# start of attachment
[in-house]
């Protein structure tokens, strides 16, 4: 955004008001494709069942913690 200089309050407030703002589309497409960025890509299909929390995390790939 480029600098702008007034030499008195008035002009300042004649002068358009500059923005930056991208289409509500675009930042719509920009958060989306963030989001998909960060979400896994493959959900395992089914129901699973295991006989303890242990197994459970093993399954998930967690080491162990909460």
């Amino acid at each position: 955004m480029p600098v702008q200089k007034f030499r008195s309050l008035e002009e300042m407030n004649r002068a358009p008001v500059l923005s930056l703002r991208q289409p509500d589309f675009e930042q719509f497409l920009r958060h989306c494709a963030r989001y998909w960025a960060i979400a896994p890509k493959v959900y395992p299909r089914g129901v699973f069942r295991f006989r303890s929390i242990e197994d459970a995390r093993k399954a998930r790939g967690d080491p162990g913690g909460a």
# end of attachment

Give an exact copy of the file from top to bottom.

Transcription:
[in-house]
């Protein structure tokens, strides 16, 4: 955004008001494709069942913690 200089309050407030703002589309497409960025890509299909929390995390790939 480029600098702008007034030499008195008035002009300042004649002068358009500059923005930056991208289409509500675009930042719509920009958060989306963030989001998909960060979400896994493959959900395992089914129901699973295991006989303890242990197994459970093993399954998930967690080491162990909460």
């Amino acid at each position: 955004m480029p600098v702008q200089k007034f030499r008195s309050l008035e002009e300042m407030n004649r002068a358009p008001v500059l923005s930056l703002r991208q289409p509500d589309f675009e930042q719509f497409l920009r958060h989306c494709a963030r989001y998909w960025a960060i979400a896994p890509k493959v959900y395992p299909r089914g129901v699973f069942r295991f006989r303890s929390i242990e197994d459970a995390r093993k399954a998930r790939g967690d080491p162990g913690g909460a």